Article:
A couple shootings, one ending in murder and a death of a drunken aggressive passenger in the last couple months on Metro Transit buses, Minneapolis Mayor Rybak calling to move transit stops downtown because of "crime" and we have a case for reading an article by the local security authority, no, not the torturer and war criminal of St. Thomas University, Robert Delahunty, but Bruce Schneier and his article: The Psychology of Security.
It is time to study what makes a secure transit system, what are the problems and what usability testing can do to improve this Metro Transit system. Is usability testing is some sort of silver bullet that will solve crime and bring back the dead? Certainly not. But I would test the transit stop configurations that Minneapolis is targeting to move and the traffic patterns of transit in downtown Minneapolis. I would also test the procedures and response times of Metro Transit police to remove passengers that are unsafe and unruly from the transit system, like drunks and armed kids.
What can we say about the risks and perception of safety on the Metro Transit system? First, the victims of the 2 well publicized shootings were young males shot by other young males after some sort of argument. A gun toting young male thing.
The drunken passenger was an older boozer that died of a head injury after being tossed out of the bus by another extremely annoyed passenger who was later charged with the crime of killing the drunken lout.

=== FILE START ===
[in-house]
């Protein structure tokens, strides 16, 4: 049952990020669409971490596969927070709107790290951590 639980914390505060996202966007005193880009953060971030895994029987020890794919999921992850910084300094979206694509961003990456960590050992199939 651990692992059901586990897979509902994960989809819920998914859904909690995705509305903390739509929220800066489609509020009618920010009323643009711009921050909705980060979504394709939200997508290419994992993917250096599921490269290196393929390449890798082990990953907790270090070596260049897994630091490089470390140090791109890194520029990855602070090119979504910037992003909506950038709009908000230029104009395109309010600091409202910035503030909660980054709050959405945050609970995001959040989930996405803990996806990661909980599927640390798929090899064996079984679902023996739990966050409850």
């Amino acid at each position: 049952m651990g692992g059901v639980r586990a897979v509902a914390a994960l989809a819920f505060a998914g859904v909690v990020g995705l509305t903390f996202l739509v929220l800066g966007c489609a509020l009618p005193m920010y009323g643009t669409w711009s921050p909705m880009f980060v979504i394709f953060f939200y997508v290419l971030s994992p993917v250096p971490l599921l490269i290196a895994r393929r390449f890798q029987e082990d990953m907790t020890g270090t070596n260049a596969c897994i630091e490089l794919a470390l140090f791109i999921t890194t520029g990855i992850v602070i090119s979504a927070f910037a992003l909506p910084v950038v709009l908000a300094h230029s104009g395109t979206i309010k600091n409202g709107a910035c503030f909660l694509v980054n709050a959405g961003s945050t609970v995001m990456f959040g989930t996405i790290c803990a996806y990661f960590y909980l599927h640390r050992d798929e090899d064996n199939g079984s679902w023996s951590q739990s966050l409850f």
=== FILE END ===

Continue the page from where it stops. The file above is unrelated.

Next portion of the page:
My impression is that the safety of the not-drunk and the not-aggressive-not-young-male population is not impaired. My impression may be wrong. I know I have been annoyed and worried when a drunken lout hassles the bus driver, more for the safety of the driver and the quality of the driving. I do not think that a driver being hassled by a drunk helps safe driving practices. I also have seen aggressive jerk kids make the ride unpleasant, but I have not felt unsafe, but as a male, not young, not old and not female I do not feel the same sense of security or lack of it as many others.
Transit gets safer, or feels safer, when there are more people using it. Usability testing and design can make transit easier to use and increase ridership. Certainly many transit stops have usability and safety problems, certainly the bus system is uncomfortable, slow, expensive and annoying making it the method of travel of last resort.
The fact is that the people that run Metro Transit do not use transit and do not care about usability or security, they are more involved in transit advertising contracts than transit, more involved in "intelligent transit" RFID chip fare cards that do not work instead of improving the current system to make it bearable enough for people to use.